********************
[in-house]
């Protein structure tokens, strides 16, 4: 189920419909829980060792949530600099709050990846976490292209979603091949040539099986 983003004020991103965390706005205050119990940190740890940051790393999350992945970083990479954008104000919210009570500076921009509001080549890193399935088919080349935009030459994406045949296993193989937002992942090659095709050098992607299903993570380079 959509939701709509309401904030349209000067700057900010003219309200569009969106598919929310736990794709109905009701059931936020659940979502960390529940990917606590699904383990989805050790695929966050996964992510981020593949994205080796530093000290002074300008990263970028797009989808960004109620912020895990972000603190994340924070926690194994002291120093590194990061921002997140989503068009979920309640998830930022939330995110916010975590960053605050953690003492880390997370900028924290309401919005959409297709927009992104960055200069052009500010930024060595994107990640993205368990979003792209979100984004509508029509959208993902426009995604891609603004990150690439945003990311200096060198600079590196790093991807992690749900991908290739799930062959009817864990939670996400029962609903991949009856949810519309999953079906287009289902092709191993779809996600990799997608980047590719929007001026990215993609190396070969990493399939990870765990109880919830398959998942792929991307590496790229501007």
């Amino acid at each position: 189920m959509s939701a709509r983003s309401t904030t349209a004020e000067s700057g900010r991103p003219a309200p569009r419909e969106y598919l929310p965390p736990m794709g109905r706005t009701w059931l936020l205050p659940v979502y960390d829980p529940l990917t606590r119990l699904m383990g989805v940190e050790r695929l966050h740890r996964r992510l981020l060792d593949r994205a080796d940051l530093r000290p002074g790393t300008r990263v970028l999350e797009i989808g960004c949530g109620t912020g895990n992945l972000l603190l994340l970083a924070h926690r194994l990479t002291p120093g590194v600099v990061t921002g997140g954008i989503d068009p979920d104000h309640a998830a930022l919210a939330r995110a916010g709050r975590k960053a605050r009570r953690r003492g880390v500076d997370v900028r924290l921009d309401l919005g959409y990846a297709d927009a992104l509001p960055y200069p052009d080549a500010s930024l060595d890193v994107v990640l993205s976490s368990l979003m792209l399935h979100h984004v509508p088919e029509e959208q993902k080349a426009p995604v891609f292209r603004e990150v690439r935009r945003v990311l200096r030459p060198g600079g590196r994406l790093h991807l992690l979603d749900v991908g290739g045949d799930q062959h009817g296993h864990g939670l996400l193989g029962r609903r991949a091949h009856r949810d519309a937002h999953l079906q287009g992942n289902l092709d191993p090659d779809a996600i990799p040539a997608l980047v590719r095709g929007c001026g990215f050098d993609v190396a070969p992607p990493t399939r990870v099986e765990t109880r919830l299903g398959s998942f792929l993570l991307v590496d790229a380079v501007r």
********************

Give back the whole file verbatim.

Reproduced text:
[in-house]
């Protein structure tokens, strides 16, 4: 189920419909829980060792949530600099709050990846976490292209979603091949040539099986 983003004020991103965390706005205050119990940190740890940051790393999350992945970083990479954008104000919210009570500076921009509001080549890193399935088919080349935009030459994406045949296993193989937002992942090659095709050098992607299903993570380079 959509939701709509309401904030349209000067700057900010003219309200569009969106598919929310736990794709109905009701059931936020659940979502960390529940990917606590699904383990989805050790695929966050996964992510981020593949994205080796530093000290002074300008990263970028797009989808960004109620912020895990972000603190994340924070926690194994002291120093590194990061921002997140989503068009979920309640998830930022939330995110916010975590960053605050953690003492880390997370900028924290309401919005959409297709927009992104960055200069052009500010930024060595994107990640993205368990979003792209979100984004509508029509959208993902426009995604891609603004990150690439945003990311200096060198600079590196790093991807992690749900991908290739799930062959009817864990939670996400029962609903991949009856949810519309999953079906287009289902092709191993779809996600990799997608980047590719929007001026990215993609190396070969990493399939990870765990109880919830398959998942792929991307590496790229501007």
């Amino acid at each position: 189920m959509s939701a709509r983003s309401t904030t349209a004020e000067s700057g900010r991103p003219a309200p569009r419909e969106y598919l929310p965390p736990m794709g109905r706005t009701w059931l936020l205050p659940v979502y960390d829980p529940l990917t606590r119990l699904m383990g989805v940190e050790r695929l966050h740890r996964r992510l981020l060792d593949r994205a080796d940051l530093r000290p002074g790393t300008r990263v970028l999350e797009i989808g960004c949530g109620t912020g895990n992945l972000l603190l994340l970083a924070h926690r194994l990479t002291p120093g590194v600099v990061t921002g997140g954008i989503d068009p979920d104000h309640a998830a930022l919210a939330r995110a916010g709050r975590k960053a605050r009570r953690r003492g880390v500076d997370v900028r924290l921009d309401l919005g959409y990846a297709d927009a992104l509001p960055y200069p052009d080549a500010s930024l060595d890193v994107v990640l993205s976490s368990l979003m792209l399935h979100h984004v509508p088919e029509e959208q993902k080349a426009p995604v891609f292209r603004e990150v690439r935009r945003v990311l200096r030459p060198g600079g590196r994406l790093h991807l992690l979603d749900v991908g290739g045949d799930q062959h009817g296993h864990g939670l996400l193989g029962r609903r991949a091949h009856r949810d519309a937002h999953l079906q287009g992942n289902l092709d191993p090659d779809a996600i990799p040539a997608l980047v590719r095709g929007c001026g990215f050098d993609v190396a070969p992607p990493t399939r990870v099986e765990t109880r919830l299903g398959s998942f792929l993570l991307v590496d790229a380079v501007r």